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Condo developers contribute $1 million to Bixi Toronto

Too many politicians talk a good game, but how many actually follow through? Kristyn Wong-Tam FOR THE WIN.

If, one day, the Bixi bicycle-sharing program finally arrives in neighbourhoods outside the downtown core, it may come courtesy of a downtown councillor and downtown developers.

Playing infrastructure Santa Claus, the councillor, Kristyn Wong-Tam, has persuaded three companies planning highrise condos in booming Ward 27, Toronto Centre-Rosedale, to put a total of $1 million toward the expansion Bixi says is desperately needed. The city now has 80 Bixi stations; the $1 million could pay for about 20 more.

Full Story: Bixi: Condo developers contribute $1 million to Toronto bike-share expansion | Toronto Star.

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Bike Pirates makes cycling more accessible: TreeHugger

Now this is something I might have expected to see in Copenhagen where cargo bikes are omnipresent, but in Toronto? Two cargo bikes, carrying bicycles, yet? So at the next red light (because cyclists stop at red lights, you know) I caught up and asked what it was all about.

Read more: TreeHugger

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“Doored” Toronto cop wants police to track incidents

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When Jeff Taylor was hit by a car door while riding his bike in June, his fall was cushioned by a bulletproof vest.

Unlike the force he has served on for more than 20 years, Taylor thinks police should track the crashes.

On Aug. 8, he sent a strongly worded email to the Toronto Police Services Board, arguing against the force’s policy.

“I believe these incidents should be tracked,” he wrote. “They are a very serious threat to all cyclists.”

Toronto police stopped tracking dooring in 2012 after the provincial government redefined “collisions” as involving vehicles in motion.

Read more: Toronto cop who was ‘doored’ on duty wants police to track incidents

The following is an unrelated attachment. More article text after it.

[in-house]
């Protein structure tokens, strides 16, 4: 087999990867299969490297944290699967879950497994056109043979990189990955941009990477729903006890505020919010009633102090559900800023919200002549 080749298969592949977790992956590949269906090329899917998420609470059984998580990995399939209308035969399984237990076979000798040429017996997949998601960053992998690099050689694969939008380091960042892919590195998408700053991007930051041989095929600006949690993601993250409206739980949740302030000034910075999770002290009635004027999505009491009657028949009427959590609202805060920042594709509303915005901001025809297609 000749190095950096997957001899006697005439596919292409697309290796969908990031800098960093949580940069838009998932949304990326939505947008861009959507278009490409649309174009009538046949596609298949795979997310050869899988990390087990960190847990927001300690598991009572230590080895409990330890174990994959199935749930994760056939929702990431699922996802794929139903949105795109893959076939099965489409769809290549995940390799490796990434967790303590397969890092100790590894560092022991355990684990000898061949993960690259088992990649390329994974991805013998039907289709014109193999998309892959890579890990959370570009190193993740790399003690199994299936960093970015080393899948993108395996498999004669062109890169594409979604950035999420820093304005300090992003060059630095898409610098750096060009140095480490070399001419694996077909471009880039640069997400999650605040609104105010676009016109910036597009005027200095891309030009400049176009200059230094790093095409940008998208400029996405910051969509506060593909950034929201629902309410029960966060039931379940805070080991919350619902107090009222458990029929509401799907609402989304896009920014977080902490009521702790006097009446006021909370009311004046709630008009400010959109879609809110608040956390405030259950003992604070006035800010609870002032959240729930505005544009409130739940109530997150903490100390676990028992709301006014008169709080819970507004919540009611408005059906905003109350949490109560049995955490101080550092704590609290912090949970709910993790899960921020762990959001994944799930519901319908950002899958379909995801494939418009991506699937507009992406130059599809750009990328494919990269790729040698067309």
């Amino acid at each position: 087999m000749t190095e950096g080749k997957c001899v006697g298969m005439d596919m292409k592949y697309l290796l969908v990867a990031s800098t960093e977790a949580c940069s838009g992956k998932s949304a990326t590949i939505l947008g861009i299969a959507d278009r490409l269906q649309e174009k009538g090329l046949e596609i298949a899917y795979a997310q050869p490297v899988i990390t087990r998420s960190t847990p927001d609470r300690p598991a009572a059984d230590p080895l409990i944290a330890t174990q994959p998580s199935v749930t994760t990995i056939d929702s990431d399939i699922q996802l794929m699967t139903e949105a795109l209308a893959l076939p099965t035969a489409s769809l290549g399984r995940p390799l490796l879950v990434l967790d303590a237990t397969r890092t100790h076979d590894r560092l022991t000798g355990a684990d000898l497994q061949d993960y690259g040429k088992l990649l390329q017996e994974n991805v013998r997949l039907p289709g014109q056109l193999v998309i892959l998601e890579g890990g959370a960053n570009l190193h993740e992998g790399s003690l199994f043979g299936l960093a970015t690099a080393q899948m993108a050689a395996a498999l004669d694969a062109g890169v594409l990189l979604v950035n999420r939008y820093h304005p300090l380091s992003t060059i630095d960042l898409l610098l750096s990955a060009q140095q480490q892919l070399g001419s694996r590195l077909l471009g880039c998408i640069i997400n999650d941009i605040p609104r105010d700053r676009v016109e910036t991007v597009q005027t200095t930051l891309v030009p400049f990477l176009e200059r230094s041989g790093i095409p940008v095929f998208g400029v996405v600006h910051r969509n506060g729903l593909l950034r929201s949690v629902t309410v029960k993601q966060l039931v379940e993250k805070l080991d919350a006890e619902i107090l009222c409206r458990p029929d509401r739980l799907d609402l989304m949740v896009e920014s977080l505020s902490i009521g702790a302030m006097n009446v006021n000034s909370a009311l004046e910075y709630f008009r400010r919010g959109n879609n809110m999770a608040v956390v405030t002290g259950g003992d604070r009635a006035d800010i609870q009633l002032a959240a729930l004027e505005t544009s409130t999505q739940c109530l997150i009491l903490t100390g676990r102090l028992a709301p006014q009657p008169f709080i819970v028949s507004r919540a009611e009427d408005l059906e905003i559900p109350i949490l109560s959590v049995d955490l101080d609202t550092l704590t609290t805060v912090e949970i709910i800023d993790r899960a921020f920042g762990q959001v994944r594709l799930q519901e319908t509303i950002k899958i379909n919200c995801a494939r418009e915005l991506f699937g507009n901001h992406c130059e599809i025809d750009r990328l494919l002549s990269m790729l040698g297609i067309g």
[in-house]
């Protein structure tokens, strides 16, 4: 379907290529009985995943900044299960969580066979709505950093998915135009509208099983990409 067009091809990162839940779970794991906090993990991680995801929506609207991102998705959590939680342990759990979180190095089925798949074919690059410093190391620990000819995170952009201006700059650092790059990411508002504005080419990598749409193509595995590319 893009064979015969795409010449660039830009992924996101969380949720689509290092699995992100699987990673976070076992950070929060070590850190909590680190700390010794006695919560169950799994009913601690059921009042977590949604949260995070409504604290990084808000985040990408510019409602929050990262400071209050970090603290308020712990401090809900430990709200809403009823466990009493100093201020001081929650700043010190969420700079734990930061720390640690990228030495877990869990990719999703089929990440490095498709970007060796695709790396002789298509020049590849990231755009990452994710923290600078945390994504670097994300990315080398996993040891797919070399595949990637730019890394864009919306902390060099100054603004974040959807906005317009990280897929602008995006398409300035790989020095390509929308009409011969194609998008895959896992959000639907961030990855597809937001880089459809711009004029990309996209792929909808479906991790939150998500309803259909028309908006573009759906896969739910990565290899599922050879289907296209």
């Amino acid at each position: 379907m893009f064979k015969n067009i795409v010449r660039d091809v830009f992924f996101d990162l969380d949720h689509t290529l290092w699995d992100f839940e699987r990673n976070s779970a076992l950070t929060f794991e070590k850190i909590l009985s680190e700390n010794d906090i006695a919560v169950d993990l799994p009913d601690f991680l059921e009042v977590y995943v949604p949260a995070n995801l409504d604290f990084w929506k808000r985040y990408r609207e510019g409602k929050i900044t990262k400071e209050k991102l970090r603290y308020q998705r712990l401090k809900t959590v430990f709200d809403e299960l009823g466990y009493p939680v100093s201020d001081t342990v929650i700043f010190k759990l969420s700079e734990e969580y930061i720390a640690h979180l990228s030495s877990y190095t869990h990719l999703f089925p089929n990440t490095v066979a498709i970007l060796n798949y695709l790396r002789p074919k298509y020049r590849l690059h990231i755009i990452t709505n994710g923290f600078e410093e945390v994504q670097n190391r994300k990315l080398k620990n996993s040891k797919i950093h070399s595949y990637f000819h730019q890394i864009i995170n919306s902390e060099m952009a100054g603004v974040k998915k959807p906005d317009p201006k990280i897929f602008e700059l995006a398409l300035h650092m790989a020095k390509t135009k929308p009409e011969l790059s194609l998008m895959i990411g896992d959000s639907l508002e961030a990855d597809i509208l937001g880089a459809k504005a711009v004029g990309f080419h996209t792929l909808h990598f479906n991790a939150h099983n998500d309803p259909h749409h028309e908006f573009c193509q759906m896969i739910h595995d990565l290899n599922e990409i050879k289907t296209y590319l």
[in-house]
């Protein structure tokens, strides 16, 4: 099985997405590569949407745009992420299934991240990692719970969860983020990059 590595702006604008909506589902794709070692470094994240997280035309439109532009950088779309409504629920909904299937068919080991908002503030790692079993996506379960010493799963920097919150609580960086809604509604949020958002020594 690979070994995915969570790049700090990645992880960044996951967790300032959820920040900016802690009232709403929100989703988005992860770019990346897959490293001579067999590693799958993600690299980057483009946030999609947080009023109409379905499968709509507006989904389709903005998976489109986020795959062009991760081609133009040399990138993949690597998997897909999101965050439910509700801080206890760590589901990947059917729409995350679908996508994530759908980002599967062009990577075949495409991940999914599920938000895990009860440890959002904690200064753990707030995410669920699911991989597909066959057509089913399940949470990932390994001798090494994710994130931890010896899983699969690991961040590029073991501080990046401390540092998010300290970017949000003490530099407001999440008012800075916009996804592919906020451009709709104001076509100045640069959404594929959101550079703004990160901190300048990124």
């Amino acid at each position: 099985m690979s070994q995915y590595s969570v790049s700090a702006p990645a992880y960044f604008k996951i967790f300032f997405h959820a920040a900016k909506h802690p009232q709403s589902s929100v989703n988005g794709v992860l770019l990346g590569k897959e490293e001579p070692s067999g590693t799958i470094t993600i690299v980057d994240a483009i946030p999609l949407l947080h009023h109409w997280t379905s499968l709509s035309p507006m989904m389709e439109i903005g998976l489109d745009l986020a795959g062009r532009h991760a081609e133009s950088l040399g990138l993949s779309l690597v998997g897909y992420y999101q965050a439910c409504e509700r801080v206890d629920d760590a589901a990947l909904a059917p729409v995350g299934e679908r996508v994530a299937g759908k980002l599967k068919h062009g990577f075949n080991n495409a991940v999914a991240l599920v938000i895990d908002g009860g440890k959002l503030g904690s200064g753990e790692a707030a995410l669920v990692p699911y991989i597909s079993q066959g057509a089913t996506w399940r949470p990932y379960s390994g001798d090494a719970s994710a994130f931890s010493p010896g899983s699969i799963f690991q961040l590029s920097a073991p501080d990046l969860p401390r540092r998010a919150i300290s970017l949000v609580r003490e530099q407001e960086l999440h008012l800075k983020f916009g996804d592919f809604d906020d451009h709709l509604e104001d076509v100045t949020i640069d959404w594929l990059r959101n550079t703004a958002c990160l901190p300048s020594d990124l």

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HOW-TO: How to Shop by Bike

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Photo by Lily Holman; Momentum Magazine

Great article from Momentum Magazine on the basics for shopping by bike.  Adding this to the page of How-To Resources.

When it comes to shopping by bicycle, you’ll have greater success with the right accessories.

My partner and I picked up the habit of shopping by bike shortly after we first started riding together. On the way home from a ride, we’d stop in at a butcher shop or pick up some take-out for dinner. At first, we’d hang bags from our handlebars, but we knew this was putting our purchases at risk as they swayed and bounced off our front wheels. We soon had the urge to carry more with us – without having to take transit or resort to borrowing a car. 

Read more: Bike Curious: How To Shop By Bike – Momentum Magazine

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VIDEO: Comparing Bike Infrastructure in Toronto and Montreal

Both Toronto and Montreal have made progress towards creating a connected network of bike lanes, yet each has taken a different approach. In the 1980s, Montreal became one of the earliest cities in Canada to install segregated on-street cycling infrastructure, whereas Toronto started to install the majority of its on-street painted bike lanes in early 1990s, only to receive its first segregated lane on Sherbourne in late 2012.

The purpose of this video — produced by  Toronto Centre for Active Transportation (TCAT) — is to explore reasons for the segregated versus painted approach and provide a discussion about what each city could do to make their cycling network more connected, more convenient, and safer for all cyclists.

Read more: Spacing Toronto

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